Weapons: North Korean Terror Torpedo


April 18, 2023: Recent North Korean military exercises, monitored by South Korea and the United States, included a new North Korean AUV (Autonomous Underwater Vehicle) that North Korea later revealed could be used with a nuclear or conventional warhead. Called “Haeil” (tsunami), this was the first open sea test of the system. North Korea described the new AUV as designed to make sneak attacks against enemy ports or ships at sea. Haeil will purportedly be towed by a surface ship to the location it will be launched from or launched from a North Korean port. If a nuclear warhead is used, it is purportedly supposed to produce a radioactive tidal wave in enemy ports or destroy ships at sea with a large radioactive shock wave. There are no pictures of Haeil although one recent photo showed North Korean leader Kim Jong Un standing next to a large torpedo shaped object. Haeil is similar in function to the new Russian Poseidon torpedo, which is armed with a large nuclear weapon and launched from a modified nuclear submarine. This sub can carry four to eight Poseidons, attached to the outside of the sub. Russia claims Poseidon is armed with a new two-megaton nuclear warhead that detonates underwater, creating a tidal wave of radioactive water that hits enemy ports. Poseidon can travel several thousand kilometers underwater, using a nuclear propulsion system. Russia considers Poseidon a terror weapon and it is unclear if any are available with the new nuclear warhead. Poseidon had not been tested with a conventional warhead to see if it works. For the Russians, the possible existence of such a weapon generates a lot terror, even if it has not been tested.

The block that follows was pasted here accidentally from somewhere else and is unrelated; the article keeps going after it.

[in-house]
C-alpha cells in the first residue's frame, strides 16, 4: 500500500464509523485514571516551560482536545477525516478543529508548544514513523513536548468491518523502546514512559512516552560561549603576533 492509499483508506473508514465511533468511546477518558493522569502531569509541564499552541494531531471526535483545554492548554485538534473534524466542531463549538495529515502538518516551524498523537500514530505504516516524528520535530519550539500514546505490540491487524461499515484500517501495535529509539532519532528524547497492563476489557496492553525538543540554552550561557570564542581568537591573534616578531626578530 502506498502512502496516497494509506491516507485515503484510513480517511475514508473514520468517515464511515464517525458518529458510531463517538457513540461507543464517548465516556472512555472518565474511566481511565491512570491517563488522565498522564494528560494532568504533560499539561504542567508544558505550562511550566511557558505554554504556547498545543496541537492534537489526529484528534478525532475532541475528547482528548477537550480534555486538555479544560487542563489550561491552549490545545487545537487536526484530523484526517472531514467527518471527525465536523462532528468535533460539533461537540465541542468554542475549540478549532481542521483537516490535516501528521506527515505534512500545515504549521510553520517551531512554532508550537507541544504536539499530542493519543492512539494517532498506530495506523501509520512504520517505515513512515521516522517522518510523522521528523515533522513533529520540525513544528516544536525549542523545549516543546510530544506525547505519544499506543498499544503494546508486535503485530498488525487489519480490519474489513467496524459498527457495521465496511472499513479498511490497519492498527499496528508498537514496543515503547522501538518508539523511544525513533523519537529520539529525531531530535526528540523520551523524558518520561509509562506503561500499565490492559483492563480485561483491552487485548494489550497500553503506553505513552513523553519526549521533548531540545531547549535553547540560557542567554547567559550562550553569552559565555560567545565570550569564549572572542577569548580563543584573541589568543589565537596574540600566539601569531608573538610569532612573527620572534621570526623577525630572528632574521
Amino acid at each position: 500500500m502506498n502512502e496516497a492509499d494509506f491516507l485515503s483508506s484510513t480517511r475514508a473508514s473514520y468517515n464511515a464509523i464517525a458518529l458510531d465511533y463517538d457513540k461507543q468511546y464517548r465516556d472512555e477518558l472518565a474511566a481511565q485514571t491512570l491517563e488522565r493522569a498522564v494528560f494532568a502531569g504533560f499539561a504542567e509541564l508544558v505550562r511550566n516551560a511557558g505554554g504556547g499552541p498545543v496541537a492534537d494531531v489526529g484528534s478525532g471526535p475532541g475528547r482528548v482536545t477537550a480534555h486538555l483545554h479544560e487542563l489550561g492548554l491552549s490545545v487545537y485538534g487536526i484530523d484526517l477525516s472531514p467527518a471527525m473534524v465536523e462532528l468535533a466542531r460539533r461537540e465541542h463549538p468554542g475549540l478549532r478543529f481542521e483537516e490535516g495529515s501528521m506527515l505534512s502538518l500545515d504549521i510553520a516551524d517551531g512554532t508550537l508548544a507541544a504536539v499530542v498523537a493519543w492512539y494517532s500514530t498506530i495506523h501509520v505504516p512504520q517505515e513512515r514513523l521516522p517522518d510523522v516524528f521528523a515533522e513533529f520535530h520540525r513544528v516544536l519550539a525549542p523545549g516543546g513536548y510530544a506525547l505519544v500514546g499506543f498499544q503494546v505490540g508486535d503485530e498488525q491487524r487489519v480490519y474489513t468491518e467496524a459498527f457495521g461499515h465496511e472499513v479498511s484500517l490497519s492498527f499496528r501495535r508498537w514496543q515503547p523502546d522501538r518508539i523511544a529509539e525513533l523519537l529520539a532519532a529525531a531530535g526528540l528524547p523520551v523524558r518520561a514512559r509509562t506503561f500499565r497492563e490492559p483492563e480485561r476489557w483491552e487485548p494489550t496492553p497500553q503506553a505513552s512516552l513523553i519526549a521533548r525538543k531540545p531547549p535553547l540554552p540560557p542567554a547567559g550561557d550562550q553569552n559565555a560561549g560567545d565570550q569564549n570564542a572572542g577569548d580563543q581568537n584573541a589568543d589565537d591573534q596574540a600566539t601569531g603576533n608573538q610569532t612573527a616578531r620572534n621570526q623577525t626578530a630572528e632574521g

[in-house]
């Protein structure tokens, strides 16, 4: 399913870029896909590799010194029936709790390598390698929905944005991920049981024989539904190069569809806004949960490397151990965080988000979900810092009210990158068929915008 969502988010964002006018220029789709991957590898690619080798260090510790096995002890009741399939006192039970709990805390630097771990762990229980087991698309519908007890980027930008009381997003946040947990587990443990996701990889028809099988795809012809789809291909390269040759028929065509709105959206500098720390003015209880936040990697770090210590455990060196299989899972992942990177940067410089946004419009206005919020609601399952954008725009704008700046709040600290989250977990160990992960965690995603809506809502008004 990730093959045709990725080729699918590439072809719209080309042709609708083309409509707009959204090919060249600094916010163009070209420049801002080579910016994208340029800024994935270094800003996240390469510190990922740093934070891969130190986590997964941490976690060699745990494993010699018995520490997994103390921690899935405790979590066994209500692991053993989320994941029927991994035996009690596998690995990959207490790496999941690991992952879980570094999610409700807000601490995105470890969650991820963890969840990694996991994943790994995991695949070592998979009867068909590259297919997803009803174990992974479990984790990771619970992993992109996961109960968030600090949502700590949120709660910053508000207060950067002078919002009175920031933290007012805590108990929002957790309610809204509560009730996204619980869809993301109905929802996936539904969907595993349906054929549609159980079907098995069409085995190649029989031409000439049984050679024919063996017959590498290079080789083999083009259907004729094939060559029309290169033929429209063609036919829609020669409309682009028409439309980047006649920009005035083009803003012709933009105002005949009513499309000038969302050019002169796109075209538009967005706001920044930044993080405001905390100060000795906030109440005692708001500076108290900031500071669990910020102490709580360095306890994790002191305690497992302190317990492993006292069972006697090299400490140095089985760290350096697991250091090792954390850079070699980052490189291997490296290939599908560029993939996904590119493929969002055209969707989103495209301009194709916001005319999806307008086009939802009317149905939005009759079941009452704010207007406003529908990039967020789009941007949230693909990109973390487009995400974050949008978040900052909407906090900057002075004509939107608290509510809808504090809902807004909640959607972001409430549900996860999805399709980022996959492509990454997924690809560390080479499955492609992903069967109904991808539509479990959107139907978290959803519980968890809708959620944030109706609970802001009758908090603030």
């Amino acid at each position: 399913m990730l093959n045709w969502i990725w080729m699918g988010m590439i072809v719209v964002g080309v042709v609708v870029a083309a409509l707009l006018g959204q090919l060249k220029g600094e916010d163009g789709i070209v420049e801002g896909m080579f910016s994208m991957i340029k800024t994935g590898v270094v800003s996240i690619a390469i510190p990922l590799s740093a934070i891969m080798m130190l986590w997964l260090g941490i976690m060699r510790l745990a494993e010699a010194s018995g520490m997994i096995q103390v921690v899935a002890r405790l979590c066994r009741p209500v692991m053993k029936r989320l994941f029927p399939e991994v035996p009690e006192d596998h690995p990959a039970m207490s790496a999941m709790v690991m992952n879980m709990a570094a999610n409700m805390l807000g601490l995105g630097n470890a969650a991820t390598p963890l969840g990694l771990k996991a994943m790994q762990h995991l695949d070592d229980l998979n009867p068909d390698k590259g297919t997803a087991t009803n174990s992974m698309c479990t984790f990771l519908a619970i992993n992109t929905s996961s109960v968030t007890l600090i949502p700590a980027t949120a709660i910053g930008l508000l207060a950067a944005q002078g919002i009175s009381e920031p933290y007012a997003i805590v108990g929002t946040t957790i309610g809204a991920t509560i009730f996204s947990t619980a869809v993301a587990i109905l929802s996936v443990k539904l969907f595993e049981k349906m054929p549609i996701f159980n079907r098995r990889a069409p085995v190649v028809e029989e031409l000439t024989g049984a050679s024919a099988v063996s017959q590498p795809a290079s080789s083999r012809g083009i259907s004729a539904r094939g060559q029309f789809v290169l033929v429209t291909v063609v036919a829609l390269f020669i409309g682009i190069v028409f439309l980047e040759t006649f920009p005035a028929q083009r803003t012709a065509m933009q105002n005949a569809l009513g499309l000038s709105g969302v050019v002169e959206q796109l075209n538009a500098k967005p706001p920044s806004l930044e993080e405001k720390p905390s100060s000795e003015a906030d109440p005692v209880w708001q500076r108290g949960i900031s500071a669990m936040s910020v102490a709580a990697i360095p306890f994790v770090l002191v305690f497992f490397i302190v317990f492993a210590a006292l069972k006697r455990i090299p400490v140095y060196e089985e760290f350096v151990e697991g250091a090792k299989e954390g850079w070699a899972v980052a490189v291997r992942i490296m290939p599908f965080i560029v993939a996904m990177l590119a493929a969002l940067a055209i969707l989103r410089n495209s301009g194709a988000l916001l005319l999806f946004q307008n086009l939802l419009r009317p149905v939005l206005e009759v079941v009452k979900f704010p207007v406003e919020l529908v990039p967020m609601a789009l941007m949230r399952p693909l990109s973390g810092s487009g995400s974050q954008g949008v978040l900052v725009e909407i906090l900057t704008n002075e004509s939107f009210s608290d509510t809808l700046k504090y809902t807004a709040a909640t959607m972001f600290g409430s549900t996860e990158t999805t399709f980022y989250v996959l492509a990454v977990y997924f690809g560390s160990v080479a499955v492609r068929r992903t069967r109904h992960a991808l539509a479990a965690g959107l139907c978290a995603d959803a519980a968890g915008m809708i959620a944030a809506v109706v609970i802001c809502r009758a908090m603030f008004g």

The new North Korean Haeil AUV was tested. During the exercises the new AUV operated for nearly 60 hours at depths of 80 to 150 meters (260-500 feet) before detonating its explosive warhead. North Korea already uses silos, railroad cars, submarines and large truck mounted launchers to deliver its nuclear weapons. Now there is an AUV. It is uncertain how accurate and reliable the AUV is and the North Koreans would not discuss any possible problems. The AUV requires an accurate and reliable INS (Inertial Navigation System) to work effectively. North Korea is not known to have used such technology in ships before and it is unclear if they have an effective INS system. North Korea is probably still working on the INS system, a technology they have little experience with.




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